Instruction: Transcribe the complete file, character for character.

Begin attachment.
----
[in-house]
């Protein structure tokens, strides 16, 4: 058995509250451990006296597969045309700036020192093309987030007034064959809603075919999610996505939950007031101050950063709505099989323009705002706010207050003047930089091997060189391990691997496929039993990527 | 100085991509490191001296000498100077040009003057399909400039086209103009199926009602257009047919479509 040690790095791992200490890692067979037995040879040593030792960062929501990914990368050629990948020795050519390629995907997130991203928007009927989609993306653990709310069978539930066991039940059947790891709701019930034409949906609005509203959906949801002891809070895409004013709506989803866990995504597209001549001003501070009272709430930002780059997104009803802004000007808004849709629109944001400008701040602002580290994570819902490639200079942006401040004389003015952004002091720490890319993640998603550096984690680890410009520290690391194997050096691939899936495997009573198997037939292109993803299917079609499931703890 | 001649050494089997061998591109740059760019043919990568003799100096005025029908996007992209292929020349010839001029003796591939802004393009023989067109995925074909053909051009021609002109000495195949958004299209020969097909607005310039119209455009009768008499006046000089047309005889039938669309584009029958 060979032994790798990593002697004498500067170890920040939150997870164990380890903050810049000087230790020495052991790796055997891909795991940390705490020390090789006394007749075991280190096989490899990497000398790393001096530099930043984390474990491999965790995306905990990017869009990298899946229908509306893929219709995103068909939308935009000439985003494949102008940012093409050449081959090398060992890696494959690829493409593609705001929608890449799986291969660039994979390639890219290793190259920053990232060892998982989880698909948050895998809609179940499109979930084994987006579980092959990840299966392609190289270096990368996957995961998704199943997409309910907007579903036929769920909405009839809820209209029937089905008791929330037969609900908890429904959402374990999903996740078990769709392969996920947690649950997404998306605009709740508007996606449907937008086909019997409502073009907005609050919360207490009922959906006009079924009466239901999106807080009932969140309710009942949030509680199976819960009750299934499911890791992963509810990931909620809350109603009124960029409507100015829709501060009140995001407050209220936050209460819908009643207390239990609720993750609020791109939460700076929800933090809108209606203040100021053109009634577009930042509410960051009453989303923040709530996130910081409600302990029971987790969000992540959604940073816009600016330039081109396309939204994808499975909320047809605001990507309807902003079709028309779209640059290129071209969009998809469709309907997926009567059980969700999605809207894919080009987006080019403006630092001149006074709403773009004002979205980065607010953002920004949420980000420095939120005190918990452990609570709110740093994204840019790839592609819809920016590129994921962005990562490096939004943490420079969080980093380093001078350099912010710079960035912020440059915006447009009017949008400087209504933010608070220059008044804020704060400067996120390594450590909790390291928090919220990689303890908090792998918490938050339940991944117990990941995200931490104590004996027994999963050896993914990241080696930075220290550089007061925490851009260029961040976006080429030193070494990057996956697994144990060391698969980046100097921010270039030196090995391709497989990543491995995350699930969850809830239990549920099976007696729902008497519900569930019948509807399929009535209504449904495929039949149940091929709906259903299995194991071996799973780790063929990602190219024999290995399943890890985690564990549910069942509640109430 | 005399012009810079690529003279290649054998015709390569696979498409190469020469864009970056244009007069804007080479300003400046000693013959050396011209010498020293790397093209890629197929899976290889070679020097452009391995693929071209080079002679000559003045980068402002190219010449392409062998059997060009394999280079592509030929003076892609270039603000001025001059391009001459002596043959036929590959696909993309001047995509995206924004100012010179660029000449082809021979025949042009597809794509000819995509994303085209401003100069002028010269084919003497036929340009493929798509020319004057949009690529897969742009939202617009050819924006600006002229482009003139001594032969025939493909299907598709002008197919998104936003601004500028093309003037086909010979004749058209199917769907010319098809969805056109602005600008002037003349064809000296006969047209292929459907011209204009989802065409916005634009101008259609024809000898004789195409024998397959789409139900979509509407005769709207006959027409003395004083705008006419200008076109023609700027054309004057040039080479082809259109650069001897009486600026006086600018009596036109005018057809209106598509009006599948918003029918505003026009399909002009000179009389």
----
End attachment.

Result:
[in-house]
């Protein structure tokens, strides 16, 4: 058995509250451990006296597969045309700036020192093309987030007034064959809603075919999610996505939950007031101050950063709505099989323009705002706010207050003047930089091997060189391990691997496929039993990527 | 100085991509490191001296000498100077040009003057399909400039086209103009199926009602257009047919479509 040690790095791992200490890692067979037995040879040593030792960062929501990914990368050629990948020795050519390629995907997130991203928007009927989609993306653990709310069978539930066991039940059947790891709701019930034409949906609005509203959906949801002891809070895409004013709506989803866990995504597209001549001003501070009272709430930002780059997104009803802004000007808004849709629109944001400008701040602002580290994570819902490639200079942006401040004389003015952004002091720490890319993640998603550096984690680890410009520290690391194997050096691939899936495997009573198997037939292109993803299917079609499931703890 | 001649050494089997061998591109740059760019043919990568003799100096005025029908996007992209292929020349010839001029003796591939802004393009023989067109995925074909053909051009021609002109000495195949958004299209020969097909607005310039119209455009009768008499006046000089047309005889039938669309584009029958 060979032994790798990593002697004498500067170890920040939150997870164990380890903050810049000087230790020495052991790796055997891909795991940390705490020390090789006394007749075991280190096989490899990497000398790393001096530099930043984390474990491999965790995306905990990017869009990298899946229908509306893929219709995103068909939308935009000439985003494949102008940012093409050449081959090398060992890696494959690829493409593609705001929608890449799986291969660039994979390639890219290793190259920053990232060892998982989880698909948050895998809609179940499109979930084994987006579980092959990840299966392609190289270096990368996957995961998704199943997409309910907007579903036929769920909405009839809820209209029937089905008791929330037969609900908890429904959402374990999903996740078990769709392969996920947690649950997404998306605009709740508007996606449907937008086909019997409502073009907005609050919360207490009922959906006009079924009466239901999106807080009932969140309710009942949030509680199976819960009750299934499911890791992963509810990931909620809350109603009124960029409507100015829709501060009140995001407050209220936050209460819908009643207390239990609720993750609020791109939460700076929800933090809108209606203040100021053109009634577009930042509410960051009453989303923040709530996130910081409600302990029971987790969000992540959604940073816009600016330039081109396309939204994808499975909320047809605001990507309807902003079709028309779209640059290129071209969009998809469709309907997926009567059980969700999605809207894919080009987006080019403006630092001149006074709403773009004002979205980065607010953002920004949420980000420095939120005190918990452990609570709110740093994204840019790839592609819809920016590129994921962005990562490096939004943490420079969080980093380093001078350099912010710079960035912020440059915006447009009017949008400087209504933010608070220059008044804020704060400067996120390594450590909790390291928090919220990689303890908090792998918490938050339940991944117990990941995200931490104590004996027994999963050896993914990241080696930075220290550089007061925490851009260029961040976006080429030193070494990057996956697994144990060391698969980046100097921010270039030196090995391709497989990543491995995350699930969850809830239990549920099976007696729902008497519900569930019948509807399929009535209504449904495929039949149940091929709906259903299995194991071996799973780790063929990602190219024999290995399943890890985690564990549910069942509640109430 | 005399012009810079690529003279290649054998015709390569696979498409190469020469864009970056244009007069804007080479300003400046000693013959050396011209010498020293790397093209890629197929899976290889070679020097452009391995693929071209080079002679000559003045980068402002190219010449392409062998059997060009394999280079592509030929003076892609270039603000001025001059391009001459002596043959036929590959696909993309001047995509995206924004100012010179660029000449082809021979025949042009597809794509000819995509994303085209401003100069002028010269084919003497036929340009493929798509020319004057949009690529897969742009939202617009050819924006600006002229482009003139001594032969025939493909299907598709002008197919998104936003601004500028093309003037086909010979004749058209199917769907010319098809969805056109602005600008002037003349064809000296006969047209292929459907011209204009989802065409916005634009101008259609024809000898004789195409024998397959789409139900979509509407005769709207006959027409003395004083705008006419200008076109023609700027054309004057040039080479082809259109650069001897009486600026006086600018009596036109005018057809209106598509009006599948918003029918505003026009399909002009000179009389």